clock menu more-arrow no yes mobile

Filed under:

FSU v. Notre Dame: Advanced box score and breakdown

Let’s dig deep into the stats.

The Florida State Seminoles lost this weekend to Notre Dame, 42-13.

FSU had a post-game win expectancy of one (1) percent. That is a number which takes into account all of the factors, and compares it against thousands of games, finding ones with similar performances and looks at the outcomes.

I thought this game would be a blowout before the season, before all of the offensive line issues, and in pre-game. FSU physically can’t match up to a team like Notre Dame right now.

Here is a prime example.

Deserved disrespect

This is how Notre Dame played Florida State for much of the night.


This is extreme disrespect for FSU’s offensive line. Notre Dame is playing its two safeties 11 and 13-yards off the football, and all of the receivers are covered. You won’t be able to throw well against this look.

This defensive look is designed to take away the pass.

It should, in theory, struggle mightily against the run. Any decent offense will see there are five defenders to stop the run, and there are five blockers, leaving zero unblocked defenders. This is a look at should be run on repeatedly for five, six, seven yards a pop.


But it didn’t, not relative to alignment. And that is because its defensive front physically whipped FSU’s offensive line despite being repeatedly outnumbered at the point of attack.

If you can’t run against this look, you’re dead as an offense. 100% DOA.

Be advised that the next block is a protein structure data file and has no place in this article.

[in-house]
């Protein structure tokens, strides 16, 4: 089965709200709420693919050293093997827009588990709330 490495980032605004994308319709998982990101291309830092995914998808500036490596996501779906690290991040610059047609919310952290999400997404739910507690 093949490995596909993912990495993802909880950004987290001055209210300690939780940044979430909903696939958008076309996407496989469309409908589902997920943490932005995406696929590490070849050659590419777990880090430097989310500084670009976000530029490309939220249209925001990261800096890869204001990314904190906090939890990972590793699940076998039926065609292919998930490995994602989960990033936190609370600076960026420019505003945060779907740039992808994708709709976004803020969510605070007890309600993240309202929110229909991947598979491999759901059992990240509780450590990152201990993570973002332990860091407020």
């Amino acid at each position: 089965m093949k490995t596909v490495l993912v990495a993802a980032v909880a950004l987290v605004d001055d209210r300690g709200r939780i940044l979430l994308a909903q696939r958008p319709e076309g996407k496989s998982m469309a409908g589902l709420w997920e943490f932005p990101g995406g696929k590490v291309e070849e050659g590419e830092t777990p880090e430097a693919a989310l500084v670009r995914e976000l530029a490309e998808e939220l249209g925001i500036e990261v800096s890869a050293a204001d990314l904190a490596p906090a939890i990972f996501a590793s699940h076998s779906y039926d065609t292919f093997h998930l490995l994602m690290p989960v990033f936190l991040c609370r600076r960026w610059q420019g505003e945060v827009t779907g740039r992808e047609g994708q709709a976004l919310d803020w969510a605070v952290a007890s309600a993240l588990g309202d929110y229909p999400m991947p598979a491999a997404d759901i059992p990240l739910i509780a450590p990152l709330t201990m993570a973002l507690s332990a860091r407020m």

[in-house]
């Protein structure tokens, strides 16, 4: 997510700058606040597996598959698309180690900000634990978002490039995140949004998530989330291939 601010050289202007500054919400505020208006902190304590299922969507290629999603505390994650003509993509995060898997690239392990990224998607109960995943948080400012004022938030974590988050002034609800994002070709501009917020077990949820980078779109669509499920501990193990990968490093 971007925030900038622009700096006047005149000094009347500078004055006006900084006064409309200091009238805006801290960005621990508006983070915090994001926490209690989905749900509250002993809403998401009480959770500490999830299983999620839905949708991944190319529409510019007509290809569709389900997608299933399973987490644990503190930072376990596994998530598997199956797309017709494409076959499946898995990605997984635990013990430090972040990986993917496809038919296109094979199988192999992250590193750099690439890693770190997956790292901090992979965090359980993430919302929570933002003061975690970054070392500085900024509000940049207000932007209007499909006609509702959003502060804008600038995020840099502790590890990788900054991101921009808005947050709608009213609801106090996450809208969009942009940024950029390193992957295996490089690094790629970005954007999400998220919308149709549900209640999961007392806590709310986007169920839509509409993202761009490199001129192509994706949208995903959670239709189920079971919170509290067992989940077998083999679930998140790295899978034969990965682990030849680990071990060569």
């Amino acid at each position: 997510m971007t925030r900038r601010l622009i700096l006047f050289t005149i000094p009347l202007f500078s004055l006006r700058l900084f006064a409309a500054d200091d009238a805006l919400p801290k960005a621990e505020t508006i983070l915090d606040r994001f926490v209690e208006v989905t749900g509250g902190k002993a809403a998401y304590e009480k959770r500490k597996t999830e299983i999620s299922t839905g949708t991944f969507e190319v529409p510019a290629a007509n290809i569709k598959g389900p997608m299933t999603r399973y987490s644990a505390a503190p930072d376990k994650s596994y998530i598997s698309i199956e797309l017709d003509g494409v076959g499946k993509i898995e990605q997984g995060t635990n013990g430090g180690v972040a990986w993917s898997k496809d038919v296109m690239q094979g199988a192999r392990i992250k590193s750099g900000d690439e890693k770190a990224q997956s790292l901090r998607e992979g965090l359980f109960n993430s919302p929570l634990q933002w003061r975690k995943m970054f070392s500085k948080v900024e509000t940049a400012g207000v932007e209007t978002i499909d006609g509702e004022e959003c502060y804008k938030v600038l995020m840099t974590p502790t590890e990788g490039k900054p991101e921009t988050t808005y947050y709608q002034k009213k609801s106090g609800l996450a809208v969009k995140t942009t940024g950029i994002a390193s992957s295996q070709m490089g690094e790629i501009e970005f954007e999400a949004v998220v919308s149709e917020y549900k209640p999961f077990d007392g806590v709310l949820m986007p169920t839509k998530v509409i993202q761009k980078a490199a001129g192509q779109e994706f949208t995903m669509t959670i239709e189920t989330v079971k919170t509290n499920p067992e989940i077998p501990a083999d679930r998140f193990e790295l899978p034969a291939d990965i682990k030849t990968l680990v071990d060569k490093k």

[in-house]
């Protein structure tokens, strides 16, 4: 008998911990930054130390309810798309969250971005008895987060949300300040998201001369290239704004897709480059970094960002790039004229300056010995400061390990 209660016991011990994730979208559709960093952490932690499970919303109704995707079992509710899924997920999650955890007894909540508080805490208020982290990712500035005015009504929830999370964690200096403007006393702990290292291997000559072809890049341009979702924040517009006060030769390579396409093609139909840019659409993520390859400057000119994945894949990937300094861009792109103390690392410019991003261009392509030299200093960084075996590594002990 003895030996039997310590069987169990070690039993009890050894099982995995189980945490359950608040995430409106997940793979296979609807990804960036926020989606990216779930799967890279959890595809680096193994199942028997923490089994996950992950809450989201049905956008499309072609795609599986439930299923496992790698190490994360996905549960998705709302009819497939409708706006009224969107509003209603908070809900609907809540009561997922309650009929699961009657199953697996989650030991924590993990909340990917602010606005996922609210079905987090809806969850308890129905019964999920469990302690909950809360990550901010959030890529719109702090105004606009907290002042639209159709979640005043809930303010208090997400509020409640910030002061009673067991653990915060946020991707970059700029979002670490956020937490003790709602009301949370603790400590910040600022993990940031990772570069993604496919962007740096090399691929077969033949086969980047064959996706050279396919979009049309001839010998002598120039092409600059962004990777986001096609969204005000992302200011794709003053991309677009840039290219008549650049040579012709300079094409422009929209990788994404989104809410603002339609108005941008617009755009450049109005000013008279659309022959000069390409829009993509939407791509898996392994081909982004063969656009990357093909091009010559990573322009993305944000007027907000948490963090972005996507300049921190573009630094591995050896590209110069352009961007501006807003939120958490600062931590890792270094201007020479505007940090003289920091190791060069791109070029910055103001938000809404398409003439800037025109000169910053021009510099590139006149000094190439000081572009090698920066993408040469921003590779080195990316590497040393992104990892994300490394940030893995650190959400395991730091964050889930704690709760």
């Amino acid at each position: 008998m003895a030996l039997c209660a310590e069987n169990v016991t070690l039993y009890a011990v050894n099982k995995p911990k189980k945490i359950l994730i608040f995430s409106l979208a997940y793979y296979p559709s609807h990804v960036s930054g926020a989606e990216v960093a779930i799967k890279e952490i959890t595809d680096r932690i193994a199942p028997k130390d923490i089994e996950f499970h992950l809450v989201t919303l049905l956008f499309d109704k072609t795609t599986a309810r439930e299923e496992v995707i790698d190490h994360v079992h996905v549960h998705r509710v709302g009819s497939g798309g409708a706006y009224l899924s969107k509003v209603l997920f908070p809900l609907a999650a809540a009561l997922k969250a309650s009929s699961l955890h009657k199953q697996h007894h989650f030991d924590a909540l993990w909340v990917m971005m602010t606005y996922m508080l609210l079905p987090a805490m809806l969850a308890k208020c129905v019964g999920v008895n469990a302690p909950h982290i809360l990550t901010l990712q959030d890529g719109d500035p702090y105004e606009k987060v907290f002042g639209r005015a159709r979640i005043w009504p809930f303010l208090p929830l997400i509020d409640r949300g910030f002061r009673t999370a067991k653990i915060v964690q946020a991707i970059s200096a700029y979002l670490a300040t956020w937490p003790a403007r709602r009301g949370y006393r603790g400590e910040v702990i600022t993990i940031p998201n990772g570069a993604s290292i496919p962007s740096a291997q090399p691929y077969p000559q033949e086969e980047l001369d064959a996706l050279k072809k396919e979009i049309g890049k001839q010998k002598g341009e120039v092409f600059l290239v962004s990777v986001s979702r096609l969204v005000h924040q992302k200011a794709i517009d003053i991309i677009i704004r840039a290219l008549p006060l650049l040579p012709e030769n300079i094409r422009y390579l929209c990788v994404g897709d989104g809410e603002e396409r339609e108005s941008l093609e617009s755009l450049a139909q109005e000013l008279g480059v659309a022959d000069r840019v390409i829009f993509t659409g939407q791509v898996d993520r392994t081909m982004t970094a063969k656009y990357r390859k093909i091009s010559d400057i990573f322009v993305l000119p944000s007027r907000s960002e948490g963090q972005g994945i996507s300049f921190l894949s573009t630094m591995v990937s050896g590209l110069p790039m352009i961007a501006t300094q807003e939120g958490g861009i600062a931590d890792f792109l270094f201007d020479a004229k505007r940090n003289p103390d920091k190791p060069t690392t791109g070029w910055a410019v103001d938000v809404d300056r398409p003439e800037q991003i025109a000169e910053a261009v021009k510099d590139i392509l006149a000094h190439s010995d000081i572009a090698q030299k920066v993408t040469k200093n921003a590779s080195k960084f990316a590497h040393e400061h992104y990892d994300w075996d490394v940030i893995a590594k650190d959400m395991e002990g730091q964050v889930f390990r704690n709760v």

And against a defensive line like N.C. State, Clemson, or Notre Dame, that’s what FSU’s offense is.

FSU’s offensive line has broken math.

The game entered garbage time when...

Notre Dame scored to go up 42-13 with 13:10 left, as per Bill Connelly’s definition of garbage time (22+ in Q4).

Let’s go over the five factors from Bill Connelly.

Efficiency edge: Notre Dame (small)

The Irish had a 40% to 35% edge in success rate. That is a lot better than I figured Florida State would do, but obviously not as well as Notre Dame did.

But there are two areas of real concern.

  1. Thanks to numerous drops, FSU’s passing success rate was only 32 percent, compared to 40 percent for Notre Dame.
  2. On passing downs (3rd and 5+, 2nd and 7+, etc.), FSU had only a 21 percent success rate. Notre Dame had a 41 percent. That is atrocious by both sides. But I didn’t expect that from the defense. Yes, Notre Dame’s receivers made some excellent catches, but I thought FSU’s defense would do better when it actually did get the Irish to a passing down.

FSU having a 40 percent rushing success rate on its face is strong, but when factoring in how Notre Dame was aligning, not as much.

Explosiveness edge: Notre Dame (significant)

Notre Dame had a 1.2 IsoPPP against a .98 from FSU.

1.2 is not great for Notre Dame (national average 1.18), but under 1.0 is bad for FSU, but not at all unexpected, since Notre Dame was clearly aligning to take away the big play, and betting (correctly) that FSU could not make it pay.

FSU, on the other hand, was selling out to stop the run, and in doing so, when the selling out failed on a given run play, the run play would turn out to be very big.

Turnovers (and turnover luck) edge: Even

Both sides had two turnovers and about the same expected turnovers.

Field position edge: Even

Before garbage time, FSU started at its own 31.3 and Notre Dame at its own 33.8.

Finishing drives edge: Notre Dame (huge)

Notre Dame had 6.83 points/opportunity (trips inside the 40), while FSU had 2.33.

This is where the game margin got so big. At a 4.47 point differential per scoring trip, that’s a 27-point differential.

Now, I would take issue with this a bit, in that a drive entering the 40 with no time left is not a real opportunity to score, but I don’t have time to filter it out. And it’s not the point.

Notre Dame made some awesome plays in the red zone, and FSU also played some poor red-zone defense at times. A push-off call or two would have been nice to be sure.

Any questions? Just ask.